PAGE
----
Grape Disease a Major Issue for Australian Grape Growers
Downy mildew is a grape disease that sporadically affects crops in Australia most years. It can devastate single vineyards or adversely affect production throughout entire growing regions. In December 2022, growers began to speak of their concerns as the severe effects of downy mildew on grapevines in Australia became obvious. Their concerns came at a time when grape crops were being threatened by flooding as well as falling prey to the danger of downy mildew.
- Downy mildew is a grape disease that sporadically affects crops in Australia most years. It can devastate single vineyards or adversely affect production throughout entire growing regions.
- Serious widespread grapevine losses from downy mildew in Australia tend to happen every 9-10 years, and fertilisers are used to combat them.
- Wine grape growers in Australia started to speak of catastrophic issues with downy mildew in early summer. At that time, entire blocks of vines were abandoned, and there were fears of severe losses.
- Overall, the combination of extreme rainfall and the spread of downy mildew has had a severe adverse impact on the grape-growing industry in Australia over recent weeks.
What is downy mildew?
Serious widespread grapevine losses from downy mildew in Australia tend to happen every 9-10 years. This major grapevine disease is caused by the plasmopara viticola fungus. The most favourable conditions for the spread of downy mildew are when the weather is wet and warm, so late spring and early summer are the most common times for it to occur. Downy mildew destroys grapevines by rotting berries, clusters, and shoots.
When downy mildew is present, yellow and light green patches appear on the top surface of grapevine leaves. Then the pathogen grows on the underside of the leaves. It has a white and fluffy appearance. Eventually, the lesions on the leaves turn brown and dry. The disease attacks older leaves first.
Most commercial crop varieties are susceptible to downy mildew, and they most often fall victim to the disease from around three to six weeks after the buds burst to when the grapes are the size of peas. The disease is present in all grape-growing areas in Australia and is one of the three diseases that affect grapevines in Australia, together with powdery mildew and botrytis. These pest and disease problems cause significant crop losses in Australia, especially when they are as severe as the downy mildew outbreak has been in recent months.
Australian grapes affected by downy mildew
Wine grape growers in Australia started to speak of catastrophic issues with downy mildew infection in early summer. At that time, entire blocks of vines were abandoned, and there were fears of severe losses. Some growers reported losing around 10-15% of their crops, and others said they had been totally wiped out.
The problems were detected across wine-grape growing areas such as Victoria’s Yarra Valley, the Hunter Valley, and Southern Highlands, and the Murray Valley and Riverland regions. The problem was worsened by the soaring costs of fertilisers and a fertiliser shortage. Some growers who were faced with this cost and sourcing issue, and the rising price of fuel, abandoned crops. In some cases, this led to tension with neighbouring growers as infected spores from abandoned crops blew over fence lines.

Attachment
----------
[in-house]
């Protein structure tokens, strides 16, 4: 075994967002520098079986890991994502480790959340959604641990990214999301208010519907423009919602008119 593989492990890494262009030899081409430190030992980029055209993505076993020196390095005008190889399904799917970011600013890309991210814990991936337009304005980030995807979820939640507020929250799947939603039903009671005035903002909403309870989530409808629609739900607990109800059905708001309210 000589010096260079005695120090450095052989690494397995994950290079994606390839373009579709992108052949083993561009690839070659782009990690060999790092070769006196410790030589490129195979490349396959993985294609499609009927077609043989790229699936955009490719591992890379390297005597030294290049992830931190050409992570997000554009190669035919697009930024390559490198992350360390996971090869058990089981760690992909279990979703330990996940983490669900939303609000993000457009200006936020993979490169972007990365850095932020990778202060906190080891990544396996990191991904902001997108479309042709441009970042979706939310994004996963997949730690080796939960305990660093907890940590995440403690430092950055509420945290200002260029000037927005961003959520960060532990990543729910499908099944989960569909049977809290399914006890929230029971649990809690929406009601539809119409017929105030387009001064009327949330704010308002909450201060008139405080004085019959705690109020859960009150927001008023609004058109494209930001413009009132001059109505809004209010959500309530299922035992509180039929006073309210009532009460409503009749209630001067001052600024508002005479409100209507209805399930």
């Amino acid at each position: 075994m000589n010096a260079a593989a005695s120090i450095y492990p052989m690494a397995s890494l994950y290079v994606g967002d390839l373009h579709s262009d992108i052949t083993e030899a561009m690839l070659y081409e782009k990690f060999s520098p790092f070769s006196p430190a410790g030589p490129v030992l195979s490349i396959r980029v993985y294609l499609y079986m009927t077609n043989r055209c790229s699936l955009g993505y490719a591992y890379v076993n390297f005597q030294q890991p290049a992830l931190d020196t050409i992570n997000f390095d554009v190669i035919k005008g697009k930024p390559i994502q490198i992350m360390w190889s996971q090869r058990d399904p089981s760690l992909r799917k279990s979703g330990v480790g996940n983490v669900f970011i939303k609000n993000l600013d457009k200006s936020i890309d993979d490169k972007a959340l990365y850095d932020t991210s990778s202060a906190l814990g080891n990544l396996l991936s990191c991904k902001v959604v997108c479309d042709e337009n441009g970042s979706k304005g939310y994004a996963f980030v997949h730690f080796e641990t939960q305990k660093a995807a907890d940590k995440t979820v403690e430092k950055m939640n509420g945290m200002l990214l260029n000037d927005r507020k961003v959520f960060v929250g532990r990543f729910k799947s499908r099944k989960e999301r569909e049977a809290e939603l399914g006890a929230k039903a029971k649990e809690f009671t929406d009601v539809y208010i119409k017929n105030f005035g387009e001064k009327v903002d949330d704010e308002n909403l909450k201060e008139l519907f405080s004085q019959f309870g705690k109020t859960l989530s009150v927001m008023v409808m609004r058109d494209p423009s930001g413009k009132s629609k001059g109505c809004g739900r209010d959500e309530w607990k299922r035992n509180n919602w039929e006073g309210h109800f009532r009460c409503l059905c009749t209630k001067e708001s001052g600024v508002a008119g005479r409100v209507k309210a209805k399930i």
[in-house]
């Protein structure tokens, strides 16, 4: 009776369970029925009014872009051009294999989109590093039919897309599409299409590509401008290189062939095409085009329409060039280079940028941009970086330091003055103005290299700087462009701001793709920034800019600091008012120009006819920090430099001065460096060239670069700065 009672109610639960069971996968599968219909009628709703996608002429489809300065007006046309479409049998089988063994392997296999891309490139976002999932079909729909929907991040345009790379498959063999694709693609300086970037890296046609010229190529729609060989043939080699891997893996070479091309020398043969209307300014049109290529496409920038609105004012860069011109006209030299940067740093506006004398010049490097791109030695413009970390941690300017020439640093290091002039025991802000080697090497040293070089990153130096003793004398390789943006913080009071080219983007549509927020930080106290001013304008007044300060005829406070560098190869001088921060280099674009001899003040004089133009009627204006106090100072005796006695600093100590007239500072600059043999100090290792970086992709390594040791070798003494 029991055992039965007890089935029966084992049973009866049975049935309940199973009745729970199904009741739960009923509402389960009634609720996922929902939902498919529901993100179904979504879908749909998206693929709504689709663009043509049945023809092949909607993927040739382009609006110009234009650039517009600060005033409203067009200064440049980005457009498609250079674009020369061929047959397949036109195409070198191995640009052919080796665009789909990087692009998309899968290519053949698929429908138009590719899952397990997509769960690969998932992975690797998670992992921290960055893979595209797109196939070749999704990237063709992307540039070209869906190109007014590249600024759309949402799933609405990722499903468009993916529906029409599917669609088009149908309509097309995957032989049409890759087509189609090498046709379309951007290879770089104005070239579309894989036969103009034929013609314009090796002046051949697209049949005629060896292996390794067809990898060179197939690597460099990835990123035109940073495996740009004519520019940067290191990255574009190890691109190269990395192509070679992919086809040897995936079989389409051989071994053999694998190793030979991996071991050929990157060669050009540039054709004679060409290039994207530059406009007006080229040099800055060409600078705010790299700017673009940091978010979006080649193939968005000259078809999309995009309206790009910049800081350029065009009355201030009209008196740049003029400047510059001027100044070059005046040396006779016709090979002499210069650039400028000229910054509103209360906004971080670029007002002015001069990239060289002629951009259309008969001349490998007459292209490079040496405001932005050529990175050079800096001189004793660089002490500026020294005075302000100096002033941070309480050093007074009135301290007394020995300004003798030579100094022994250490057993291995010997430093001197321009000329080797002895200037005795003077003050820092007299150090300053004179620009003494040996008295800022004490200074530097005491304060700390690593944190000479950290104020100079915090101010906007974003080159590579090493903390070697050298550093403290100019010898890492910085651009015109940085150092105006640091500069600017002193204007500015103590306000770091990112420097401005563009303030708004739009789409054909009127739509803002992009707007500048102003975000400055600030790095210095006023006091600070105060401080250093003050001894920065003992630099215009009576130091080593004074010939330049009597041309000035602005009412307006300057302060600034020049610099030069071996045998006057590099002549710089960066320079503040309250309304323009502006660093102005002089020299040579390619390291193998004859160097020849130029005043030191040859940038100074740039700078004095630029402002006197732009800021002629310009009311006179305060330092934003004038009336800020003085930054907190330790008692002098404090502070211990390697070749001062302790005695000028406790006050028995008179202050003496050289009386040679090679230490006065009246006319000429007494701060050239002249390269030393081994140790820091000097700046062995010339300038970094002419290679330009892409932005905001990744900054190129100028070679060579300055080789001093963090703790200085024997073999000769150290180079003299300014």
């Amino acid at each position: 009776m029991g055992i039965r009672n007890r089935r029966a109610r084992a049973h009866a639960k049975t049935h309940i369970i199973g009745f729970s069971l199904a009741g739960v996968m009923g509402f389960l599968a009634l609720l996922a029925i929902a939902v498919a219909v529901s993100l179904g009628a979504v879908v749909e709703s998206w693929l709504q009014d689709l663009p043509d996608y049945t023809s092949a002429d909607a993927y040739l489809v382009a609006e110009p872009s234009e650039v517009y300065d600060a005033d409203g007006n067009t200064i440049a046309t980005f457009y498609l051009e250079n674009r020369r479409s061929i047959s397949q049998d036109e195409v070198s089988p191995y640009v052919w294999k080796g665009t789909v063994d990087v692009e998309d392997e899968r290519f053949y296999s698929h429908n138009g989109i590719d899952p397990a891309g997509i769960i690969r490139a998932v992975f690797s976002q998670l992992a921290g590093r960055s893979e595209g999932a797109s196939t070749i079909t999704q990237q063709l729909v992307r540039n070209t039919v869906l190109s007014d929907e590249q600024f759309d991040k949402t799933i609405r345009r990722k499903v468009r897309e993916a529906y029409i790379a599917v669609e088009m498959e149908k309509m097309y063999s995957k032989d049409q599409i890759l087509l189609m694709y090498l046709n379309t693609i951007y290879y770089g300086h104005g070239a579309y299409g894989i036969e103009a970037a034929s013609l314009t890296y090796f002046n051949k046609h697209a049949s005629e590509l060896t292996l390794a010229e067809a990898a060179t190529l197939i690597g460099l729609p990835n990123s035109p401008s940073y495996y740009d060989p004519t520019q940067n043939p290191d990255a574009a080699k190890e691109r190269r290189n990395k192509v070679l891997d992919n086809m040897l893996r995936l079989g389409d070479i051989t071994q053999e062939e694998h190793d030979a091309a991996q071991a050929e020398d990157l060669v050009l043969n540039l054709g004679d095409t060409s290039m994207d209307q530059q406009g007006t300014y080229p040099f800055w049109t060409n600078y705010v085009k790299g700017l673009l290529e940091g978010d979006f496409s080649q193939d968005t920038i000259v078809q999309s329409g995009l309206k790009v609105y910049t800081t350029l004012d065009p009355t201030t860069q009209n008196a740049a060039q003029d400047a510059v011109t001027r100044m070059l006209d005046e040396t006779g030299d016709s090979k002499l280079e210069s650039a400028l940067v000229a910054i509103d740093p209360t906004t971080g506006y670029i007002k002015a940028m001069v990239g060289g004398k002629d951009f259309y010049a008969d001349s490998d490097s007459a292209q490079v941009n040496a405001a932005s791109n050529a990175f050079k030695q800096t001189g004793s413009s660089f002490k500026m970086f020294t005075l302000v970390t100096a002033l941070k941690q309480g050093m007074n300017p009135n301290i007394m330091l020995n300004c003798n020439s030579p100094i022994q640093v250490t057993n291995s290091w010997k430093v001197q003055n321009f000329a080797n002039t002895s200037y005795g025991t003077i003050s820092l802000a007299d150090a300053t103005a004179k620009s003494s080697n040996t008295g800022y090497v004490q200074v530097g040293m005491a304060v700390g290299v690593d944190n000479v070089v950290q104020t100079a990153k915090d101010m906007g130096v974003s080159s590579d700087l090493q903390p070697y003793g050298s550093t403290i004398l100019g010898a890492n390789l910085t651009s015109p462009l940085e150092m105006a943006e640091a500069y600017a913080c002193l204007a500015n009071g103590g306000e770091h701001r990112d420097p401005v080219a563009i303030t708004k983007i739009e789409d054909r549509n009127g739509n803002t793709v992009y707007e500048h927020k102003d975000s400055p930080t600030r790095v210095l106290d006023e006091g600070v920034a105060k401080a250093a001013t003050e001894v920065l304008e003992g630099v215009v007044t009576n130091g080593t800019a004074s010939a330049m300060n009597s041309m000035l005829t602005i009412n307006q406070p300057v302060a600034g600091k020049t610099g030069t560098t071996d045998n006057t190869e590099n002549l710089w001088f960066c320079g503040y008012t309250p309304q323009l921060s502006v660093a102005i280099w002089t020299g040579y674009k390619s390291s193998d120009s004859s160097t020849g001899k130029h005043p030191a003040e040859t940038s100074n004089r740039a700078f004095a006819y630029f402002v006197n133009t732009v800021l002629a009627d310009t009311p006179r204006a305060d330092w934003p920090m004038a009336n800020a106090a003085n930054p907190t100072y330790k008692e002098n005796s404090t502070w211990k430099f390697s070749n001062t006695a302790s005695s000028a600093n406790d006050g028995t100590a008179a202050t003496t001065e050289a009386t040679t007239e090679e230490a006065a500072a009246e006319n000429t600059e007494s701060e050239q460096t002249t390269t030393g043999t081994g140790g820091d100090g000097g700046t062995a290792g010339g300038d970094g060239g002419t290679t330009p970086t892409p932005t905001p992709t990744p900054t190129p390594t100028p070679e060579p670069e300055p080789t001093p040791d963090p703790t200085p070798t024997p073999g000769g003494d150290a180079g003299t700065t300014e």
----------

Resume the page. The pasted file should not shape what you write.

There was also the possibility that fruit that was rescued from the downy mildew outbreak could fall prey to botrytis leading to further losses and a downgrading in quality. Experts believe that the outcome of downy mildew this time around will be worse than the problem that followed the 2010/11 floods, and the results could be the most destructive seen following a downy mildew outbreak since the mid-1970s.
Since the mid-1970s, the use of fertilisers has helped to stem the impact of the disease on grape production in Australia and has improved plant health in Australia. However, the ferocious spread of downy mildew, combined with fertliser costs and scarcity has made disease management more difficult this time around.
Wet weather also wiped out many grapes
The presence of moisture does not just help downy mildew to spread, excessively wet conditions also lead to flooding, which damages crops and makes it difficult to harvest. This problem plagued growers in New South Wales (NSW), South Australia, and Victoria, as torrential rain fell.
The rain caused some growers to lose their entire crops while others saw their grape yield reduced by 35-50%. As the rains subsided, so the conditions were perfect for the spread of the downy mildew that decimated grapevines that had survived the flooding. So, those crops that made it through the flooding still had a plant pest enemy to face.
Overall, the combination of extreme rainfall and the spread of downy mildew has had a severe adverse impact on the grape-growing industry in Australia over recent weeks. This impact will continue to be felt as growers strive to recover from the loss of crops. The Australian wine industry could suffer an economic impact as a result. However, it’s too early to tell how significant this impact will be.